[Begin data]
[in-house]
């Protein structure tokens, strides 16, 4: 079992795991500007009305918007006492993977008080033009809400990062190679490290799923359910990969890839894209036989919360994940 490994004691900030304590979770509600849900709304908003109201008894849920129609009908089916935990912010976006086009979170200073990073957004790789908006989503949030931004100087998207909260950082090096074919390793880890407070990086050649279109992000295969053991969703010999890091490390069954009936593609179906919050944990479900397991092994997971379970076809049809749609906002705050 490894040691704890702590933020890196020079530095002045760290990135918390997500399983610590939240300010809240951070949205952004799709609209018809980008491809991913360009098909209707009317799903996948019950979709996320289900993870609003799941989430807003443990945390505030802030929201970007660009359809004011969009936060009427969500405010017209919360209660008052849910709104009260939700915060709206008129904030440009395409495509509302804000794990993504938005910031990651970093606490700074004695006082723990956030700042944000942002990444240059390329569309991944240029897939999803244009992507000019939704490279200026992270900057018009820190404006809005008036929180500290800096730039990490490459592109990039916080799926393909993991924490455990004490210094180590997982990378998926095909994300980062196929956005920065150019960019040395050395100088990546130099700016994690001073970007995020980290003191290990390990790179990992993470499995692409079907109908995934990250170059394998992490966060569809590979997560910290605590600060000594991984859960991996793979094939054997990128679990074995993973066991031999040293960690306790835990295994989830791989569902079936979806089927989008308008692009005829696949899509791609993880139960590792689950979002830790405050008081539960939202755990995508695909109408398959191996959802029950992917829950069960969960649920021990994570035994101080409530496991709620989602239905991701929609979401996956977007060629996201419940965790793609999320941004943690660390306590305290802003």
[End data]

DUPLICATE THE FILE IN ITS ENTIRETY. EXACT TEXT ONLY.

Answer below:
[in-house]
């Protein structure tokens, strides 16, 4: 079992795991500007009305918007006492993977008080033009809400990062190679490290799923359910990969890839894209036989919360994940 490994004691900030304590979770509600849900709304908003109201008894849920129609009908089916935990912010976006086009979170200073990073957004790789908006989503949030931004100087998207909260950082090096074919390793880890407070990086050649279109992000295969053991969703010999890091490390069954009936593609179906919050944990479900397991092994997971379970076809049809749609906002705050 490894040691704890702590933020890196020079530095002045760290990135918390997500399983610590939240300010809240951070949205952004799709609209018809980008491809991913360009098909209707009317799903996948019950979709996320289900993870609003799941989430807003443990945390505030802030929201970007660009359809004011969009936060009427969500405010017209919360209660008052849910709104009260939700915060709206008129904030440009395409495509509302804000794990993504938005910031990651970093606490700074004695006082723990956030700042944000942002990444240059390329569309991944240029897939999803244009992507000019939704490279200026992270900057018009820190404006809005008036929180500290800096730039990490490459592109990039916080799926393909993991924490455990004490210094180590997982990378998926095909994300980062196929956005920065150019960019040395050395100088990546130099700016994690001073970007995020980290003191290990390990790179990992993470499995692409079907109908995934990250170059394998992490966060569809590979997560910290605590600060000594991984859960991996793979094939054997990128679990074995993973066991031999040293960690306790835990295994989830791989569902079936979806089927989008308008692009005829696949899509791609993880139960590792689950979002830790405050008081539960939202755990995508695909109408398959191996959802029950992917829950069960969960649920021990994570035994101080409530496991709620989602239905991701929609979401996956977007060629996201419940965790793609999320941004943690660390306590305290802003």